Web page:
And at the beginning he was like, “Good page! But it’s good for you that you’re not a Zionist.” And we start talking. And he starts to understand. And now he understands!

What does he understand?

He understands what it is to be a Zionist. What it is to be an Israeli. Because people living in Australia generally have no clue. It’s like, “What do I know about what’s happening in Mexico? Only what I see on TV.” And what I see on TV and what you guys see on TV about Israel is just the bad stuff. It’s also all black and white. There is no…


So it’s the bad Israelis, the good Palestinians and there is no middle. That’s what you guys see. That’s what people in Europe see. But that’s not the reality. It’s funny because talking here about peace is way more productive. When you talk about the peace process in Europe, it doesn’t get us anywhere because they don’t understand the facts, the politics, the day-to-day. I mean, it’s a long process.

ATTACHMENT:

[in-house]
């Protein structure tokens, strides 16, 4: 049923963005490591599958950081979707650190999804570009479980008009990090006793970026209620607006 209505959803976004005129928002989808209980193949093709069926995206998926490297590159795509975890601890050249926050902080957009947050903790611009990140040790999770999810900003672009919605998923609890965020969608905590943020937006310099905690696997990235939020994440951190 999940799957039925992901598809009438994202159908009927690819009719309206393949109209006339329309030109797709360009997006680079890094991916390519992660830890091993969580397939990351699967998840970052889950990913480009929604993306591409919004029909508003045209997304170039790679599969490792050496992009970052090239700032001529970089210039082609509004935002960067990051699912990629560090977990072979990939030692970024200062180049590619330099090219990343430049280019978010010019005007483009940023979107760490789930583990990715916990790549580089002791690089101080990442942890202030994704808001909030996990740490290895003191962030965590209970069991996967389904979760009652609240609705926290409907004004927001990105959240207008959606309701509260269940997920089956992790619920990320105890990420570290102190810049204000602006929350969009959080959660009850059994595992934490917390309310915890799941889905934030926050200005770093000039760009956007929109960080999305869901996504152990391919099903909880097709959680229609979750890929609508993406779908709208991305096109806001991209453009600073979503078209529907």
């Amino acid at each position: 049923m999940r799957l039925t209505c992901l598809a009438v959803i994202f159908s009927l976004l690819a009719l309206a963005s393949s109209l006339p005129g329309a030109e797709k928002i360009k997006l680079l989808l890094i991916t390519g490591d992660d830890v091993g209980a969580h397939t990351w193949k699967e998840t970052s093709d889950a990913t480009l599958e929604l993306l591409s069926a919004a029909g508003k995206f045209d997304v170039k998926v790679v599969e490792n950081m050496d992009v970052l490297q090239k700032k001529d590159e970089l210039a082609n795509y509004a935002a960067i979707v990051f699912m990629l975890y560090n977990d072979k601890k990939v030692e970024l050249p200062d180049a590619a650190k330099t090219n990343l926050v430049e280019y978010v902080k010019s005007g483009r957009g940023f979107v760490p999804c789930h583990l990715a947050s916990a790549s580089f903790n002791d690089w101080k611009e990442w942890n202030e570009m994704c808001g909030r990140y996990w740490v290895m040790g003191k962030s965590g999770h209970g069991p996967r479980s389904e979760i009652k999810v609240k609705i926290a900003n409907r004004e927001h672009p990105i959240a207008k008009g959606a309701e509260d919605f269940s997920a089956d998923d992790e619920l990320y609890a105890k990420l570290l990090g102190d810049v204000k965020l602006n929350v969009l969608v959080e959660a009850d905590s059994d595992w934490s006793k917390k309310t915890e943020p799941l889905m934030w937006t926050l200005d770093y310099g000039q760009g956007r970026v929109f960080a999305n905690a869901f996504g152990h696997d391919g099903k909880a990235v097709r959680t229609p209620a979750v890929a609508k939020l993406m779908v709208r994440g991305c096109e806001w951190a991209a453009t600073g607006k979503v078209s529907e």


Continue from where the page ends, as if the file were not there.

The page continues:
What would you say to whoever’s reading this conversation? What would you say to them about their role as agents of change and peace? Maybe they’re saying, “I’m just one person, I can’t have an impact.”

That’s the amazing challenge we have now with social media. Every drop in the water can make a change. Every drop can be heard. And every drop has a duty. You can go on Facebook and be a drop that says something—you don’t have to agree. You can say, “I don’t agree with that.” It’s like what Michael Jackson was saying in “Man in the Mirror.” If something is bothering you, do something! Say something! It’s so easy! You don’t have to vote anymore to make a change. You can access a group of people that think the same, form a group and really move stuff.